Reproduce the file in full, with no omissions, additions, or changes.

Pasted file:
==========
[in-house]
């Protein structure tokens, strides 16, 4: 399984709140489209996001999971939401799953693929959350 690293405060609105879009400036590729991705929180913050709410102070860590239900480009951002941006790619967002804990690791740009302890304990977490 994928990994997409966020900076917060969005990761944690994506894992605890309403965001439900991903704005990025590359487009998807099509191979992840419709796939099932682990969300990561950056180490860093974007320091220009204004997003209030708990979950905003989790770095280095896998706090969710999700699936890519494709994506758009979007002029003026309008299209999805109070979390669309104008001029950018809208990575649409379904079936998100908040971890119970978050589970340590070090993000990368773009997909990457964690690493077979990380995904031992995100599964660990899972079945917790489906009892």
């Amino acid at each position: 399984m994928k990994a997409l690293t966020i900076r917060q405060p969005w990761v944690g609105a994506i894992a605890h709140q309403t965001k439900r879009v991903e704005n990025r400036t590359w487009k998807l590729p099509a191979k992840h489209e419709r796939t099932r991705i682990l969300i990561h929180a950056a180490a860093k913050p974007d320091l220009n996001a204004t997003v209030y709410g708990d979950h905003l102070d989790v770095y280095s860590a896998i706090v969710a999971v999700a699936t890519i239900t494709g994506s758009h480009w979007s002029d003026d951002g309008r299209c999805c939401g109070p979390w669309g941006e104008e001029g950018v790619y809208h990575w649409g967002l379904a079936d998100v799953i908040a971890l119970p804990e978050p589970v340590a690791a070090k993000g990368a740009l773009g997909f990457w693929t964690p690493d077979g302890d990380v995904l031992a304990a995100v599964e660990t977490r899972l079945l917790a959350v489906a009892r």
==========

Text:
[in-house]
């Protein structure tokens, strides 16, 4: 399984709140489209996001999971939401799953693929959350 690293405060609105879009400036590729991705929180913050709410102070860590239900480009951002941006790619967002804990690791740009302890304990977490 994928990994997409966020900076917060969005990761944690994506894992605890309403965001439900991903704005990025590359487009998807099509191979992840419709796939099932682990969300990561950056180490860093974007320091220009204004997003209030708990979950905003989790770095280095896998706090969710999700699936890519494709994506758009979007002029003026309008299209999805109070979390669309104008001029950018809208990575649409379904079936998100908040971890119970978050589970340590070090993000990368773009997909990457964690690493077979990380995904031992995100599964660990899972079945917790489906009892």
């Amino acid at each position: 399984m994928k990994a997409l690293t966020i900076r917060q405060p969005w990761v944690g609105a994506i894992a605890h709140q309403t965001k439900r879009v991903e704005n990025r400036t590359w487009k998807l590729p099509a191979k992840h489209e419709r796939t099932r991705i682990l969300i990561h929180a950056a180490a860093k913050p974007d320091l220009n996001a204004t997003v209030y709410g708990d979950h905003l102070d989790v770095y280095s860590a896998i706090v969710a999971v999700a699936t890519i239900t494709g994506s758009h480009w979007s002029d003026d951002g309008r299209c999805c939401g109070p979390w669309g941006e104008e001029g950018v790619y809208h990575w649409g967002l379904a079936d998100v799953i908040a971890l119970p804990e978050p589970v340590a690791a070090k993000g990368a740009l773009g997909f990457w693929t964690p690493d077979g302890d990380v995904l031992a304990a995100v599964e660990t977490r899972l079945l917790a959350v489906a009892r």